Recently, a rash of users have received this error when trying to view more than the first page of a PDF in our corporate Gmail:
This problem started to appear toward the end of July 2019, and by mid-August it was company-wide. This timeline corresponds with the release of Chrome v76. Chome v76 introduces a change to Cross-Origin Requests, and while this change introduced some trouble for a number of Chrome Extensions, it can also negatively impact corporate G Suite environments who utilize certain restrictions in the Google Admin Console.
How to Fix this Error
First, verify that this is, indeed, the problem.
Open an email in Gmail with a multi-page PDF attachment, but do not click the attachment yet
Press CTRL+Shift+I to open the Developer console, and click to the Network tab
Click the PDF attachment and look at the results in the Network tab
One of the Red items that appear on the list should contain:
Access to XMLHttpRequest at 'https://drive.google.com/viewerng/upload?ds=docstring' from origin 'https://mail.google.com/ has been blocked by CORS policy: Request header field x-googapps-allowed-domains is not allowed by Access-Control-Allow-Headers in preflight response.
If you see the above, then this solution will work for you. To explain, settings exist in the G Suite Admin Console which can restrict the ability of a Chrome user, with Sync turned on, from logging into secondary accounts outside of an allowed set of domains. The requests to the Google Drive PDF viewer from Gmail come across as generic and not specific to your domain, and thus Chrome refuses to render the document. To solve the problem, this restriction in the Admin Console will need to be disabled by an administrator in your G Suite organization.
You know the new version of a package is a buggy mess and you don’t want to update, or you manually install an rpm that exists in the repos but you really want to keep the version you installed. There’s an easy way to do that!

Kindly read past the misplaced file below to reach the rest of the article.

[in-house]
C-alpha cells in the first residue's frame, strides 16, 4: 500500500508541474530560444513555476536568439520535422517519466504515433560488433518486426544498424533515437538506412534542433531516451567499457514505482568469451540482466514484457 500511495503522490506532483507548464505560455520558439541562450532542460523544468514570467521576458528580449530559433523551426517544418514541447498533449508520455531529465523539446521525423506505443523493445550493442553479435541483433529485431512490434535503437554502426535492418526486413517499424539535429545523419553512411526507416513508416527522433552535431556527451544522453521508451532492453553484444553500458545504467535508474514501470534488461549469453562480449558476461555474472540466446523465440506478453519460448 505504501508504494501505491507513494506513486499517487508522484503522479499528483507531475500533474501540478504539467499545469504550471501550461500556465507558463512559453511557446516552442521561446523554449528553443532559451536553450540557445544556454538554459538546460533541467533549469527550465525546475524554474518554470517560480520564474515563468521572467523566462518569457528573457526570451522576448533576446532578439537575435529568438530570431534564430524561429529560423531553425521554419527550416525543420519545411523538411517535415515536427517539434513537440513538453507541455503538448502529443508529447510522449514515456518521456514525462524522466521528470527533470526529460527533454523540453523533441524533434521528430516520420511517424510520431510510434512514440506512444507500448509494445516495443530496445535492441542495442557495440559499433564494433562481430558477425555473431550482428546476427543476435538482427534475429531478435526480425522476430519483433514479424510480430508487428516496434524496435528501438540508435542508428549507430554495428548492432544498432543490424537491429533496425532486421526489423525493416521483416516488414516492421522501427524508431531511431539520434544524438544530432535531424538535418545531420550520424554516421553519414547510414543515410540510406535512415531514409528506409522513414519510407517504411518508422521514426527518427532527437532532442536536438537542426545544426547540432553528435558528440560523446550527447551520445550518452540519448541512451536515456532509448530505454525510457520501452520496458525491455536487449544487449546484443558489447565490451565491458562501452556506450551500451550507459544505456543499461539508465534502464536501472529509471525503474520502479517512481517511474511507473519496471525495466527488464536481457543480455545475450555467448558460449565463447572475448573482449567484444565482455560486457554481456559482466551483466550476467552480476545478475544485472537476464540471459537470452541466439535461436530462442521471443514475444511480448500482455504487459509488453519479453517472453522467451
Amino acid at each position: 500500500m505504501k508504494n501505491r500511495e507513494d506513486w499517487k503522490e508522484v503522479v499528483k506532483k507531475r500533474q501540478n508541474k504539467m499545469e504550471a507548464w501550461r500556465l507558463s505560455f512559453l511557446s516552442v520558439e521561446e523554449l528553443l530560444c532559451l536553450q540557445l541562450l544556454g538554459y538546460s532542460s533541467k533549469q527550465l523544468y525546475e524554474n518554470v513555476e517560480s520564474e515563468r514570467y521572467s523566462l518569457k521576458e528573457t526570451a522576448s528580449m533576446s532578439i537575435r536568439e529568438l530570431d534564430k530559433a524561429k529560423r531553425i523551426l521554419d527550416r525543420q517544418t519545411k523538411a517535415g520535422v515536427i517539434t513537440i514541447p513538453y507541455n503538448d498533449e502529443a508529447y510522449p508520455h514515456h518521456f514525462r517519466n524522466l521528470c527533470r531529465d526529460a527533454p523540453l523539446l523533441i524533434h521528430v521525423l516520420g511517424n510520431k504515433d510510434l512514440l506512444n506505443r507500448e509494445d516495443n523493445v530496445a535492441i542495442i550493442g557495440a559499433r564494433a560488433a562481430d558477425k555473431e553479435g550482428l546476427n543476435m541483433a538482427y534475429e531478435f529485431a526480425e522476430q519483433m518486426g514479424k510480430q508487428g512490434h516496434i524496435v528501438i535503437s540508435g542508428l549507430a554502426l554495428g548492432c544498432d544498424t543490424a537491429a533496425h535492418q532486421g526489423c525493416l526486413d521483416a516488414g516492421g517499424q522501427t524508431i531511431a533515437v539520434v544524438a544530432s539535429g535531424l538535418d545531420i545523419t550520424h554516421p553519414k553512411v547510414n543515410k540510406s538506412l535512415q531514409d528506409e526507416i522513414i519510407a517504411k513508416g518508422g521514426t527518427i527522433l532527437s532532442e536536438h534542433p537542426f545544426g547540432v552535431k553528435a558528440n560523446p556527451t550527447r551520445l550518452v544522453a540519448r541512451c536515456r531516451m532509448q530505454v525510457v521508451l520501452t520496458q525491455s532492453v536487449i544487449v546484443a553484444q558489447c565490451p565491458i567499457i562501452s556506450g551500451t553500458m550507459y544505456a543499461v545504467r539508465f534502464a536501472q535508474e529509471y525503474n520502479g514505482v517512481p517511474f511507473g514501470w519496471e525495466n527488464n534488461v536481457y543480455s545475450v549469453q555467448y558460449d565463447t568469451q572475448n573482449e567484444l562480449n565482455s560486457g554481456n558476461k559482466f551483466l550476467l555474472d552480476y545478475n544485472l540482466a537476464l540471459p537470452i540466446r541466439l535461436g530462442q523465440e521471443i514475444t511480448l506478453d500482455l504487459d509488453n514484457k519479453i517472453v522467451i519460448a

Edit (as root) /etc/dnf/dnf.conf and add this line:
exclude = packagename1
exclude = packagename2
Save it. The next time DNF updates, your package won’t be updated! This will work with any distribution that uses DNF (Mageia, future versions of CentOS).
When recently updating my Debian 9 Stretch’s boot image, it produced the following warning:
W: Possible missing firmware /lib/firmware/tigon/tg3_tso5.bin for module tg3
W: Possible missing firmware /lib/firmware/tigon/tg3_tso.bin for module tg3
W: Possible missing firmware /lib/firmware/tigon/tg3.bin for module tg3
That doesn’t look good! Without this module, I suspect my network card will not work after reboot. What’s needed is the package firmware-linux-nonfree but it’s not available in the standard Debian free repos – you need the nonfree repo.
Edit your /etc/apt/sources.list and add the following:
deb http://ftp.de.debian.org/debian stretch main non-free
You can install firmware-linux-nonfree with apt-get, which will allow your adapter requiring the tg3 module to continue working.
If you’re a sysadmin trying install a root certificate to devices for the purpose for SSL inspection, and you’re not wanting to leverage Group Policy for a widescale rollout just yet, here’s how you can script it to import silently via command line using your preferred administration tool:
certutil -enterprise -f -v -AddStore filename.crt
Replace filename.crt with the name or path to your certificate. No reboot should be required.
If you’re a Windows sysadmin in an environment with locked down user rights, and you want to perform an administrative action without needing to log out a current user, you can find yourself in a tight spot. Luckily, if you Shift-RightClick Command Prompt, click Run As another user, and login as your admin user, you can launch administrative tools all without needing to log out.
One such tool is the User Profiles window under Advanced system settings. To launch it from Command Prompt, type: